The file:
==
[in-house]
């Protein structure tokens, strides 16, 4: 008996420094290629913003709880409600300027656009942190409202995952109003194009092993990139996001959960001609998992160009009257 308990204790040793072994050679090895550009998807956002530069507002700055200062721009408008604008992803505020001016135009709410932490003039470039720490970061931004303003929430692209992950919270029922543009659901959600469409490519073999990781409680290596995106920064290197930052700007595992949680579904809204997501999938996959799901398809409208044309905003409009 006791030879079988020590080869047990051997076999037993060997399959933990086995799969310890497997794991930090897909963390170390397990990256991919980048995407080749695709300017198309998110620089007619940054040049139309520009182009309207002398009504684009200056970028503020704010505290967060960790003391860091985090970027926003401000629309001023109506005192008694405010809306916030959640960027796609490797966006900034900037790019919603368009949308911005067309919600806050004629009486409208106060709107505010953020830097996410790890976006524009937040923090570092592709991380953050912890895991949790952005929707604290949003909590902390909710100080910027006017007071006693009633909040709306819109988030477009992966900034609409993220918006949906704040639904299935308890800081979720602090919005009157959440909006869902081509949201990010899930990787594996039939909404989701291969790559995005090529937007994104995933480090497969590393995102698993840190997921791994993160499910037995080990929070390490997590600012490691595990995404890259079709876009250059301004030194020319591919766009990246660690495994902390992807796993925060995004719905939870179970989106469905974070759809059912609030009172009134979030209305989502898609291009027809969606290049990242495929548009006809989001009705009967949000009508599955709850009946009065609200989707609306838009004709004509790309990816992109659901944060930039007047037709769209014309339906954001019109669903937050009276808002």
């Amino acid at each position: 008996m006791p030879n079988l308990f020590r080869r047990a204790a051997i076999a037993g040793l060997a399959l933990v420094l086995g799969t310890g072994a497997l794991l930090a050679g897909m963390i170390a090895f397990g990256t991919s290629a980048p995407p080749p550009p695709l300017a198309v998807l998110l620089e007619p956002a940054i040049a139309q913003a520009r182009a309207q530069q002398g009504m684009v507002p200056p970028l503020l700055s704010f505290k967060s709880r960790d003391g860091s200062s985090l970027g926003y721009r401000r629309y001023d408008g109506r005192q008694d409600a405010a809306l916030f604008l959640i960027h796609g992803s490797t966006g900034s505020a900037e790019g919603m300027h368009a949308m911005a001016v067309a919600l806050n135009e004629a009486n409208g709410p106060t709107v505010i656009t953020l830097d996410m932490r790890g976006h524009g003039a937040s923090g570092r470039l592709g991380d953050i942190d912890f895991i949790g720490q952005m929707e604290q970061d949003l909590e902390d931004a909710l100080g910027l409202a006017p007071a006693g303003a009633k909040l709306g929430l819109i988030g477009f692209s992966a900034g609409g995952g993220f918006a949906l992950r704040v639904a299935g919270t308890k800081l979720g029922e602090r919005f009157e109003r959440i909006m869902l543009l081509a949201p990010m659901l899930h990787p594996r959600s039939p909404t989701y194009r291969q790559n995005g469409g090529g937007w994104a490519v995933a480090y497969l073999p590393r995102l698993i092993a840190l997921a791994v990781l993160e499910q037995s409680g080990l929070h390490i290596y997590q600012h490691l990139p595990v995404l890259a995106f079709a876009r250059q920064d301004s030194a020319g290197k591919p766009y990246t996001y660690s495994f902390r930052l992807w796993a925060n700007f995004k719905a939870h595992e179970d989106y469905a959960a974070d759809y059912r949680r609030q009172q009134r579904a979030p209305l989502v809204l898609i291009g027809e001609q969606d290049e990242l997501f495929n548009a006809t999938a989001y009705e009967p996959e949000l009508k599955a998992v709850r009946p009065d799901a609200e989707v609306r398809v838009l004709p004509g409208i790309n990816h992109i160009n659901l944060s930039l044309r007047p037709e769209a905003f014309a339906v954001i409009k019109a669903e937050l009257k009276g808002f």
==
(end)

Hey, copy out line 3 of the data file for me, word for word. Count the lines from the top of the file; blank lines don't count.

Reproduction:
């Amino acid at each position: 008996m006791p030879n079988l308990f020590r080869r047990a204790a051997i076999a037993g040793l060997a399959l933990v420094l086995g799969t310890g072994a497997l794991l930090a050679g897909m963390i170390a090895f397990g990256t991919s290629a980048p995407p080749p550009p695709l300017a198309v998807l998110l620089e007619p956002a940054i040049a139309q913003a520009r182009a309207q530069q002398g009504m684009v507002p200056p970028l503020l700055s704010f505290k967060s709880r960790d003391g860091s200062s985090l970027g926003y721009r401000r629309y001023d408008g109506r005192q008694d409600a405010a809306l916030f604008l959640i960027h796609g992803s490797t966006g900034s505020a900037e790019g919603m300027h368009a949308m911005a001016v067309a919600l806050n135009e004629a009486n409208g709410p106060t709107v505010i656009t953020l830097d996410m932490r790890g976006h524009g003039a937040s923090g570092r470039l592709g991380d953050i942190d912890f895991i949790g720490q952005m929707e604290q970061d949003l909590e902390d931004a909710l100080g910027l409202a006017p007071a006693g303003a009633k909040l709306g929430l819109i988030g477009f692209s992966a900034g609409g995952g993220f918006a949906l992950r704040v639904a299935g919270t308890k800081l979720g029922e602090r919005f009157e109003r959440i909006m869902l543009l081509a949201p990010m659901l899930h990787p594996r959600s039939p909404t989701y194009r291969q790559n995005g469409g090529g937007w994104a490519v995933a480090y497969l073999p590393r995102l698993i092993a840190l997921a791994v990781l993160e499910q037995s409680g080990l929070h390490i290596y997590q600012h490691l990139p595990v995404l890259a995106f079709a876009r250059q920064d301004s030194a020319g290197k591919p766009y990246t996001y660690s495994f902390r930052l992807w796993a925060n700007f995004k719905a939870h595992e179970d989106y469905a959960a974070d759809y059912r949680r609030q009172q009134r579904a979030p209305l989502v809204l898609i291009g027809e001609q969606d290049e990242l997501f495929n548009a006809t999938a989001y009705e009967p996959e949000l009508k599955a998992v709850r009946p009065d799901a609200e989707v609306r398809v838009l004709p004509g409208i790309n990816h992109i160009n659901l944060s930039l044309r007047p037709e769209a905003f014309a339906v954001i409009k019109a669903e937050l009257k009276g808002f």